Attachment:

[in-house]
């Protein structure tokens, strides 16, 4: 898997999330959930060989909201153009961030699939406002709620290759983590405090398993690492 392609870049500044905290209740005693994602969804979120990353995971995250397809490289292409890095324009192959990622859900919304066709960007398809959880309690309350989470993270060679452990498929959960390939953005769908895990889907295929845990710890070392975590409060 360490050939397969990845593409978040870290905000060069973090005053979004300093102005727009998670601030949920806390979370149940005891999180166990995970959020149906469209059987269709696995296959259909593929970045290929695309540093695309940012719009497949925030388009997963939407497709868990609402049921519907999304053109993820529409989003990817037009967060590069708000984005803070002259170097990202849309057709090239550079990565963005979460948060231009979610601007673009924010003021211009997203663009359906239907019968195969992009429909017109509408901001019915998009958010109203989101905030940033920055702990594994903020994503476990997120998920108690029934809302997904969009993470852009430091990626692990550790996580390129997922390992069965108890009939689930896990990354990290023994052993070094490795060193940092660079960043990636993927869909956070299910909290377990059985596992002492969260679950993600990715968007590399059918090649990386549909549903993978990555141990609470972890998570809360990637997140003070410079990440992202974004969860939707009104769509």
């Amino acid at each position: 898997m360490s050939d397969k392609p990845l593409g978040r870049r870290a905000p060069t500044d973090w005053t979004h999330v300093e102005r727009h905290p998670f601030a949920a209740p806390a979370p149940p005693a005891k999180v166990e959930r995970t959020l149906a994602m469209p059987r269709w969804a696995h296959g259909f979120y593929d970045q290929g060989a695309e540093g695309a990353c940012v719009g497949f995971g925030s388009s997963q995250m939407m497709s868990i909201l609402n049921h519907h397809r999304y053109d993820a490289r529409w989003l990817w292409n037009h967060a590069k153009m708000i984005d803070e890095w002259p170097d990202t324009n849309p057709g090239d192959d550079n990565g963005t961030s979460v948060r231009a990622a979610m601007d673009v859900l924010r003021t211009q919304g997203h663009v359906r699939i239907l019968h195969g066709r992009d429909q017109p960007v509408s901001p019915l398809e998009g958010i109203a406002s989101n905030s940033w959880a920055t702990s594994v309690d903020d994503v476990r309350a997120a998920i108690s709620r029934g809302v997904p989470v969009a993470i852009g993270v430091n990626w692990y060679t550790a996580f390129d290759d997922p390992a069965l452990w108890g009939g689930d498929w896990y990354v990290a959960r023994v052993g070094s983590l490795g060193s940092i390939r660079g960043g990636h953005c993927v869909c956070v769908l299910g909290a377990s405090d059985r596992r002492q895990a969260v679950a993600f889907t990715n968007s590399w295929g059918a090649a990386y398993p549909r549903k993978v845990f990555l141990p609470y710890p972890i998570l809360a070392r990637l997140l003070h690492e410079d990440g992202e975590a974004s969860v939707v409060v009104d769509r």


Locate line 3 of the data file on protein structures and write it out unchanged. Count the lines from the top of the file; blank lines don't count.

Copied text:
């Amino acid at each position: 898997m360490s050939d397969k392609p990845l593409g978040r870049r870290a905000p060069t500044d973090w005053t979004h999330v300093e102005r727009h905290p998670f601030a949920a209740p806390a979370p149940p005693a005891k999180v166990e959930r995970t959020l149906a994602m469209p059987r269709w969804a696995h296959g259909f979120y593929d970045q290929g060989a695309e540093g695309a990353c940012v719009g497949f995971g925030s388009s997963q995250m939407m497709s868990i909201l609402n049921h519907h397809r999304y053109d993820a490289r529409w989003l990817w292409n037009h967060a590069k153009m708000i984005d803070e890095w002259p170097d990202t324009n849309p057709g090239d192959d550079n990565g963005t961030s979460v948060r231009a990622a979610m601007d673009v859900l924010r003021t211009q919304g997203h663009v359906r699939i239907l019968h195969g066709r992009d429909q017109p960007v509408s901001p019915l398809e998009g958010i109203a406002s989101n905030s940033w959880a920055t702990s594994v309690d903020d994503v476990r309350a997120a998920i108690s709620r029934g809302v997904p989470v969009a993470i852009g993270v430091n990626w692990y060679t550790a996580f390129d290759d997922p390992a069965l452990w108890g009939g689930d498929w896990y990354v990290a959960r023994v052993g070094s983590l490795g060193s940092i390939r660079g960043g990636h953005c993927v869909c956070v769908l299910g909290a377990s405090d059985r596992r002492q895990a969260v679950a993600f889907t990715n968007s590399w295929g059918a090649a990386y398993p549909r549903k993978v845990f990555l141990p609470y710890p972890i998570l809360a070392r990637l997140l003070h690492e410079d990440g992202e975590a974004s969860v939707v409060v009104d769509r």